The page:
Retaining older youth during meetings and programs
Five tips to successful meetings with high school-aged teens.
As youth reach high school, their opportunities for engagement in activities are numerous. Between sports, school clubs, service organizations and social commitments, youth have many choices and often limited time due to their overscheduled lifestyles and heavy academic burdens. Michigan State University Extension 4-H Youth Development is one of many choices for youth extra-curricular activities.
As an organization that offers programs for youth across the lifespan (ages 5-19), it’s important to realize that not every youth program is ideal for all ages of youth. In order to retain older youth during busy high school years, meetings and programs should be designed to consider their unique needs and interests. Consider these five tips:
- Feed them. Many parents may joke about how their teenagers consume all of the food in their home. This long-standing joke is reality for most older youth. Maintaining their busy schedules requires a lot of energy, and if youth have to decide between stopping for a bite to eat with friends or attending a meeting, food will always win. Make substantial snacks or even a meal a regular part of meetings in order to encourage attendance and boost energy long enough to get them through.
- Ask them. It always takes more time to ask for feedback and implement ideas of others than to make decisions on behalf of the group. However, youth will be more invested in meetings and programs if they feel like their voice matters. Instead of planning the next service project, ask youth how they’d like to give back to the community and try their ideas, even the crazy ones.
- Put them in charge. Resist the temptation for adults to build the agenda and run the meetings. Elect a chairperson or rotate the leadership responsibilities among members. Meetings may take a little longer, but it’s a great opportunity to build leadership skills and separate these activities from school or other adult-driven spaces.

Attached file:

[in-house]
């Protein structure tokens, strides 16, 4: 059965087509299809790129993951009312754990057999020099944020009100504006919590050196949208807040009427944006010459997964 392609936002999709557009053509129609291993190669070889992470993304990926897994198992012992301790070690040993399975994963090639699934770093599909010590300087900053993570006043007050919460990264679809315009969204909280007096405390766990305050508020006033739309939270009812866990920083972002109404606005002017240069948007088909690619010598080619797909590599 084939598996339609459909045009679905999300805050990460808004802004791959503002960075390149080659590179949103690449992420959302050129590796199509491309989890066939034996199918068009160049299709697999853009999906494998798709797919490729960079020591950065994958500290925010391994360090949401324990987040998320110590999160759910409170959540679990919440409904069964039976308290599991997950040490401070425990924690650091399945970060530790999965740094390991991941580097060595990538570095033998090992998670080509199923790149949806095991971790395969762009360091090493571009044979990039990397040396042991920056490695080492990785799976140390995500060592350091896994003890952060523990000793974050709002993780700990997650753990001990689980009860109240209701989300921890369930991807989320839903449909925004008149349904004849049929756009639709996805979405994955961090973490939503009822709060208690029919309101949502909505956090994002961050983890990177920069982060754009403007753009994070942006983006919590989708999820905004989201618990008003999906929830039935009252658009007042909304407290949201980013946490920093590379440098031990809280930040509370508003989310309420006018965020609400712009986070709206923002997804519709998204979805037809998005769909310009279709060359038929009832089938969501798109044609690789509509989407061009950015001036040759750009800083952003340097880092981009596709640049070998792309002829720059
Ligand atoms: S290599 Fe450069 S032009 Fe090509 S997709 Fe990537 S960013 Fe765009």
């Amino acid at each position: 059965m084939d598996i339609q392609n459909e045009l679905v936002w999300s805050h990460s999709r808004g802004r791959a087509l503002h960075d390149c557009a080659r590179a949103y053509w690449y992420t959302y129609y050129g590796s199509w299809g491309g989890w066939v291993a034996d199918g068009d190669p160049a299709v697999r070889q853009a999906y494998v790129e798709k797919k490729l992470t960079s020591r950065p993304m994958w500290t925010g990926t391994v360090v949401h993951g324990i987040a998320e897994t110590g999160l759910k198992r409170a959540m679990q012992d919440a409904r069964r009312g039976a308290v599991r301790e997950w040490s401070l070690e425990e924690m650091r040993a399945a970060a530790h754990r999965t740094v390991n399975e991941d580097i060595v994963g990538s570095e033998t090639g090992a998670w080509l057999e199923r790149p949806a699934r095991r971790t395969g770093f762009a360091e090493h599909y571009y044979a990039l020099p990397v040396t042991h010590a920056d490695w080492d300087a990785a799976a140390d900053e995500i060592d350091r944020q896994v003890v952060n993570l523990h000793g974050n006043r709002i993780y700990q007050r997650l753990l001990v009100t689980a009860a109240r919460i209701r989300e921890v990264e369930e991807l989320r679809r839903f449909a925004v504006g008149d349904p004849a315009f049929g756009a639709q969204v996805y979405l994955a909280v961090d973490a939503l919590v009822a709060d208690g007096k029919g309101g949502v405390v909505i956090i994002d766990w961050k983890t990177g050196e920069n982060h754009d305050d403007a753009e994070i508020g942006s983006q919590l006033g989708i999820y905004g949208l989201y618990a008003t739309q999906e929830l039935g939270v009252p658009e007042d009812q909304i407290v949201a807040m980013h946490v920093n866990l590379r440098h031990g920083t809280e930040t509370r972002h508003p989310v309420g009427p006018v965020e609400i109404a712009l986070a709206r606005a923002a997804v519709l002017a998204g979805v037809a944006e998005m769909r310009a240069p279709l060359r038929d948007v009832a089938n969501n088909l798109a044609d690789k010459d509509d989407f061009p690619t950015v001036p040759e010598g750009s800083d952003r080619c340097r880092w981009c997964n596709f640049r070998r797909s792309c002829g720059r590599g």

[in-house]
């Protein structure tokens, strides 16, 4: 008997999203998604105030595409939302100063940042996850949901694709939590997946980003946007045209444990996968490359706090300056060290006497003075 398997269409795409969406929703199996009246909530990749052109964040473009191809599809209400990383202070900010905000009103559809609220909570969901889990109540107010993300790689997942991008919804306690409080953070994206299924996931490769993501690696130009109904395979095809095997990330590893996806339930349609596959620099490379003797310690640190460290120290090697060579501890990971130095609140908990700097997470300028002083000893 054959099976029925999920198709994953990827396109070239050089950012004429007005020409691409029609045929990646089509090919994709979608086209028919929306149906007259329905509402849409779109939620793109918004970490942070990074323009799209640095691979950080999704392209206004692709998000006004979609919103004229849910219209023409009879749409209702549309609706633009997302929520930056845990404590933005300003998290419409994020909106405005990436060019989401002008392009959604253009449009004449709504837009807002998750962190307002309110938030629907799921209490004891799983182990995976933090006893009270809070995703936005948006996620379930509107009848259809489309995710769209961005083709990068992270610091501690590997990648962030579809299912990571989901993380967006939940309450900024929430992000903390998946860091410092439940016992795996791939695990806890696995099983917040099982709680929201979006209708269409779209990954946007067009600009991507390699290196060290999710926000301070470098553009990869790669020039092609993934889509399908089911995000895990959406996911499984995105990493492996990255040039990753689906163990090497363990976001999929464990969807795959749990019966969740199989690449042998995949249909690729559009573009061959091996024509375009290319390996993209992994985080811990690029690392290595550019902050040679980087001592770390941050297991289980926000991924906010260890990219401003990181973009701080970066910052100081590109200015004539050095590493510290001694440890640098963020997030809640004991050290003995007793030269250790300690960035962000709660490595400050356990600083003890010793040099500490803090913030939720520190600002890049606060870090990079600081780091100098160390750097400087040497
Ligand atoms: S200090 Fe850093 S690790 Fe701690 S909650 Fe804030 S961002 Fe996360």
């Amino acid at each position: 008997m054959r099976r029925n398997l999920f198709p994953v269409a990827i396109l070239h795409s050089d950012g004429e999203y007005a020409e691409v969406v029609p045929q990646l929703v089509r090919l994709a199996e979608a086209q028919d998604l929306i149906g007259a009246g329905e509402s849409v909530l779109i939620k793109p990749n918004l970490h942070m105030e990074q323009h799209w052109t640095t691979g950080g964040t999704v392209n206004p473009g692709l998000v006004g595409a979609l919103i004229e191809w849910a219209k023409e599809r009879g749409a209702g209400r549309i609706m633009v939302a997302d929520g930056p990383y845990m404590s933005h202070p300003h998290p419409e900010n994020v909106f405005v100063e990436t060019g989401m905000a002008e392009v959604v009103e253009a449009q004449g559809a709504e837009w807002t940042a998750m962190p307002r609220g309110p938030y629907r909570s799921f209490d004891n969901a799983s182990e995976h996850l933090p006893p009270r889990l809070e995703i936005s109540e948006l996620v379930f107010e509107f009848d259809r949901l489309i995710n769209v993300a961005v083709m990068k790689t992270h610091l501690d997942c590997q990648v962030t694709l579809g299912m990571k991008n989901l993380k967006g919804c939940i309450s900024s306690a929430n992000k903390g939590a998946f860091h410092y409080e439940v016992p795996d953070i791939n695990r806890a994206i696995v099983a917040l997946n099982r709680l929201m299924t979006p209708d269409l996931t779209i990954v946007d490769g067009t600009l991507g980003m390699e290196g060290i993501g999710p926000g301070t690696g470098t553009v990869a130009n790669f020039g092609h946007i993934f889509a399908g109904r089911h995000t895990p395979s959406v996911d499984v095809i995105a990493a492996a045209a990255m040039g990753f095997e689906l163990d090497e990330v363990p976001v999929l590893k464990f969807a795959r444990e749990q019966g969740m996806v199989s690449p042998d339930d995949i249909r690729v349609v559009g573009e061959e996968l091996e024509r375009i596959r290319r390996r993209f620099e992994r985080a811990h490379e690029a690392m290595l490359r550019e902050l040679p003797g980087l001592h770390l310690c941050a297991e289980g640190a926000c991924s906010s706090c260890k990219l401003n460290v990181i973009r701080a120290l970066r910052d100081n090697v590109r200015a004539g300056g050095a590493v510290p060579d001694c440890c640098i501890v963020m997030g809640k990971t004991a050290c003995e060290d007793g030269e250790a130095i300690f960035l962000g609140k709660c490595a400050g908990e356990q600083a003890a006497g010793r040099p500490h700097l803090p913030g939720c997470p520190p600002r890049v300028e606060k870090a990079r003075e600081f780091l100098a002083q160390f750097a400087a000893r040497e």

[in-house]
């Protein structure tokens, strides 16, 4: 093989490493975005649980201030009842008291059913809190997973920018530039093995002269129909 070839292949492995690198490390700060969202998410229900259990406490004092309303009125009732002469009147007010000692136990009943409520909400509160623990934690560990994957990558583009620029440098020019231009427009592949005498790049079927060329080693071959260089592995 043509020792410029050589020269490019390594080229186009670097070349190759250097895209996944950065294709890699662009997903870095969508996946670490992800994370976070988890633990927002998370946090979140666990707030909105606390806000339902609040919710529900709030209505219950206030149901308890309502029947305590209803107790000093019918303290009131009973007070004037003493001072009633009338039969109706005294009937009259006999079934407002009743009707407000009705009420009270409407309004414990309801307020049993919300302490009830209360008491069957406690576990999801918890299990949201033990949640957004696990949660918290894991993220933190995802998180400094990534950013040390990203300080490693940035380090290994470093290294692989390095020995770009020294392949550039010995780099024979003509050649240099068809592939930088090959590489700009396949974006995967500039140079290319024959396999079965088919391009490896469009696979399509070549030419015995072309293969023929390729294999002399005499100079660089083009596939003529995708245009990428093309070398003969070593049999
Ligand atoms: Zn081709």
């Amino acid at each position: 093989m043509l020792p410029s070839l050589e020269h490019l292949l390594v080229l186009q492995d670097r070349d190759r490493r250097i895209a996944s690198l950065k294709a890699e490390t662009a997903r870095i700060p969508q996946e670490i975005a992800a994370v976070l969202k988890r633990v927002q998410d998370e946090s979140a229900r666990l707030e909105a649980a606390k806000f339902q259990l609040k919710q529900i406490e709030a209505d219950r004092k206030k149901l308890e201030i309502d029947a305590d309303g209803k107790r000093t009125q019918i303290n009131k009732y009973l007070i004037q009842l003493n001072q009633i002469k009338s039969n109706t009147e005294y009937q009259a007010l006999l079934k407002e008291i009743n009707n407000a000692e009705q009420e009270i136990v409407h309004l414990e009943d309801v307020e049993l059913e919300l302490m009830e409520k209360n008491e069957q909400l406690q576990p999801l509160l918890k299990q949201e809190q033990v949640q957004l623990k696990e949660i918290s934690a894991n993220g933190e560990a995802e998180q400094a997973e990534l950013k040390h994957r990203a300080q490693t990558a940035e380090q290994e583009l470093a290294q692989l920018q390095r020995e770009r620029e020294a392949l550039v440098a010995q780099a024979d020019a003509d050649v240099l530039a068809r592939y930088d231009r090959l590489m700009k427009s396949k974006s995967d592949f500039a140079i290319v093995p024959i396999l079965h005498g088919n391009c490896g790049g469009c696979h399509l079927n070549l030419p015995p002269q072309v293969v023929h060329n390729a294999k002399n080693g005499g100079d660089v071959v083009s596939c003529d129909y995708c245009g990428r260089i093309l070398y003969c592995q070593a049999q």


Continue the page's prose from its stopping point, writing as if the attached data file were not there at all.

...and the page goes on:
- Play with them. Plan a silly icebreaker at each meeting by letting the youth choose the icebreaker and lead it. Icebreakers build shared experiences, give youth a chance to express themselves and push people outside of their comfort zones. Be prepared for a little “that’s too cheesy/I’m too cool for that” push back, and then help youth to push beyond it. Be sure to vary the type of icebreaker – different icebreakers require physical activity, problem solving, memory, etc. and all youth excel at different things. Adult advisors should play along as this builds trust and a sense of team.
- Hang out with them. Oftentimes, youth just want a space they can chill with their peers. Schedule social activities like bowling or movies and encourage youth to bring cards or board games to meetings. After business is discussed, allow them freedom to spend time together however they choose.
Developmentally, older youth ages 15-19 are focusing on relationship development with peers and are seeking respect from adults. They’re also mastering abstract thinking and decision-making concepts. It’s important that programs designed for older youth reflect their developmental needs or risk the chance that youth may decide to spend their time elsewhere.